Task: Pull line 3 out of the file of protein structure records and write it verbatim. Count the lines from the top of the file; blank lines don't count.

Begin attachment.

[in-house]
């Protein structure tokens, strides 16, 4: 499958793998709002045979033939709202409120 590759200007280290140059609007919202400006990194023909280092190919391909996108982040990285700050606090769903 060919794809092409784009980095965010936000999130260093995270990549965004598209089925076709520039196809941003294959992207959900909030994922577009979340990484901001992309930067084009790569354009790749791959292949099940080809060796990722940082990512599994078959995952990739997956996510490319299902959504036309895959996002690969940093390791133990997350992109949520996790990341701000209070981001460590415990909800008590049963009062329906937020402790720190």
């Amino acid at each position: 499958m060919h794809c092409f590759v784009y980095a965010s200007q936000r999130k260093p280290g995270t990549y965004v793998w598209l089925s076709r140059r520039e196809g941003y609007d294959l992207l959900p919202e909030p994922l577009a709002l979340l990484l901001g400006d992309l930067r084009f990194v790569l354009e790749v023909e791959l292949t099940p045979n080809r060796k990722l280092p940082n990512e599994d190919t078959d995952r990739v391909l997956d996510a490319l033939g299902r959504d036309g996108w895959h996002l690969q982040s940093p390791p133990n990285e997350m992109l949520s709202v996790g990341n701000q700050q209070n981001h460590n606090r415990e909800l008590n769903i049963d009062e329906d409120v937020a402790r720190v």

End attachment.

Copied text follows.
């Amino acid at each position: 499958m060919h794809c092409f590759v784009y980095a965010s200007q936000r999130k260093p280290g995270t990549y965004v793998w598209l089925s076709r140059r520039e196809g941003y609007d294959l992207l959900p919202e909030p994922l577009a709002l979340l990484l901001g400006d992309l930067r084009f990194v790569l354009e790749v023909e791959l292949t099940p045979n080809r060796k990722l280092p940082n990512e599994d190919t078959d995952r990739v391909l997956d996510a490319l033939g299902r959504d036309g996108w895959h996002l690969q982040s940093p390791p133990n990285e997350m992109l949520s709202v996790g990341n701000q700050q209070n981001h460590n606090r415990e909800l008590n769903i049963d009062e329906d409120v937020a402790r720190v």